CBD is related to anti-anxiety, anti-psychotic, antidepressant, anticonvulsant, and neuroprotective activities in the body, amongst others. The latter means it can protect your brain and nervous system from damage that could lead to diseases like Alzheimer’s.
But what about its effects, if any, on sleep?
Can CBD encourage good sleepor interfere with this? The answer, unfortunately, is rather complicated.
The other is THC.
Contrary to THC, that is responsible for lots of the psychoactive effects of marijuana, CBD does not seem to elicit feelings of euphoria or other effects typically associated with marijuana use. Rather, CBD was demonstrated to provide a lot of benefits.
As mentioned above, CBD can help reduce anxiety, fight depression, suppress or prevent inappropriate electrical activity in the brain (epilepsy), quell inflammation, and perhaps help prevent the development of certain neuropsychiatric disorders.
In short, CBD might account for lots of the many documented and purported beneficial properties of cannabis.
As mentioned in a 2012 issue of Philosophical Transactions of the Royal Society B: Biological Sciences, "CBD is a safe compound with a wide range of therapeutic uses, including the treatment of psychiatric disorders. "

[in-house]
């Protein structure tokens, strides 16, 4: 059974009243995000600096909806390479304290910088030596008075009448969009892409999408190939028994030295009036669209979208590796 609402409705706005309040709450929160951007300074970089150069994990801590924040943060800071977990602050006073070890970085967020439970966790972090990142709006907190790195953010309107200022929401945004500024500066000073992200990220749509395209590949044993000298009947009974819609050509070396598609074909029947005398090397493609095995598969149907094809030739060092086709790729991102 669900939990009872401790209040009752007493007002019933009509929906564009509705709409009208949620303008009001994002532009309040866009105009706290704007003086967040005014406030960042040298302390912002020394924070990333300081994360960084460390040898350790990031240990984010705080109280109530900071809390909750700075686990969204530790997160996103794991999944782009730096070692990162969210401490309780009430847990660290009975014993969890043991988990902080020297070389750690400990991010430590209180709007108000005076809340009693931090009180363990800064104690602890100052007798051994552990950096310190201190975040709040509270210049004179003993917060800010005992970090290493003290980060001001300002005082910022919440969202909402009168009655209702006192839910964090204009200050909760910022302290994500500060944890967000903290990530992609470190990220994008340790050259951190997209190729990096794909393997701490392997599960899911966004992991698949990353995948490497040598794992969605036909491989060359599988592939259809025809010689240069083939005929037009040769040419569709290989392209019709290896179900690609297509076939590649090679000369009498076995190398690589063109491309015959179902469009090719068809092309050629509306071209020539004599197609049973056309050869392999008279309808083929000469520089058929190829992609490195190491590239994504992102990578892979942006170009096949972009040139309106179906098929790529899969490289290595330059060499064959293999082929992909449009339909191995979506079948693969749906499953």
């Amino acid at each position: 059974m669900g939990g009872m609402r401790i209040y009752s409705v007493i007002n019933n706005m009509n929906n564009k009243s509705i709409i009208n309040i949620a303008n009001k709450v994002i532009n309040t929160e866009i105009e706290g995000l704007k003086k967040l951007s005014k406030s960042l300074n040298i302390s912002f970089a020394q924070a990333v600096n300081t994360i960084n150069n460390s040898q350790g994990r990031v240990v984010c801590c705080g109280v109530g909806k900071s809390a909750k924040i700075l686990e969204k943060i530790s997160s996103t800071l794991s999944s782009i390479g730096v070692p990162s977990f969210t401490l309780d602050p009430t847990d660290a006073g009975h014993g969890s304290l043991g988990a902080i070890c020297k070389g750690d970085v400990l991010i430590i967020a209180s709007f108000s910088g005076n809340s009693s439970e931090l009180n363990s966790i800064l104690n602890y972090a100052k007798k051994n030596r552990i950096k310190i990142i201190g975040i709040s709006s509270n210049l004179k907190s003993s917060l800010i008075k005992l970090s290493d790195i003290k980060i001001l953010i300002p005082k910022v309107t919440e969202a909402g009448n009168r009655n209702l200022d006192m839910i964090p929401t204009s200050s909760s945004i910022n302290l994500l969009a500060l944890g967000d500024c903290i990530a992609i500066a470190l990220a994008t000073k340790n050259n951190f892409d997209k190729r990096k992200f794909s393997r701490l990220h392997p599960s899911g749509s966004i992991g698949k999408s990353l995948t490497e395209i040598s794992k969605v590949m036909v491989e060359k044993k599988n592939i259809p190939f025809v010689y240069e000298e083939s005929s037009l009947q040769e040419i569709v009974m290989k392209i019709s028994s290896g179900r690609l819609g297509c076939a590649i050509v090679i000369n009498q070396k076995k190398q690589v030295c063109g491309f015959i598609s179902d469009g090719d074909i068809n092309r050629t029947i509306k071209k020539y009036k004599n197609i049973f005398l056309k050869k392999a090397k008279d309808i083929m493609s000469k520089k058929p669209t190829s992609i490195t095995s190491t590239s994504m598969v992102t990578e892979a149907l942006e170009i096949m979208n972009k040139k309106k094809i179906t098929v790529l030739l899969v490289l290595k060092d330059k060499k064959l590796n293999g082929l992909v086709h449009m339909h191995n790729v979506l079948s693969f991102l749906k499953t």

But what about CBD’s effects on sleep and wakefulness? The answer is more difficult to pin down than you might imagine.
In animal research, varying doses of CBD are administered, often directly into particular areas of the brain. A fairly well-documented pattern appears: CBD’s effects on the sleep-wake cycle are biphasic.
In other words, CBD appears to have opposite effects on sleep, depending on the dosage administered.
Doses in the minimal range typically have an activating effect on lab rats.
The "total percentage of sleep" increased appreciably among rats given the higher doses, based on some 2013 study printed in the Journal of Psychopharmacology.
However, in a 2006 study, rats which were awarded microdoses of CBD spent time more time awake during the evaluation period.
Little studies between healthy human volunteers seem to mirror these findings.
Even relatively lower doses (160 mg/day) were connected to more time spent sleeping among volunteers that complained of an inability to fall asleep or to stay asleep.
From the analysis, those who obtained CBD reported sleeping longer, with fewer periods of wakefulness or restlessness.
CBD use also seemed to impact dream recall, but subjects reported no feelings of "hangover" the following day.
The decrease in dream recall appears to reflect a potential decrease in time spent in REM sleep; the period of sleep associated with dreaming.
It’s perhaps for this reason that CBD has been related to relief from migraines among people suffering from PTSD.
In essence, these studies suggest that humans react to CBD much as with other mammals doAt low doses CBD is stimulating; at high doses it’s sedating.
This paradoxical effect of CBD helps clarify some of the facts regarding the perceived differences between the two types of cannabis: indica and sativa.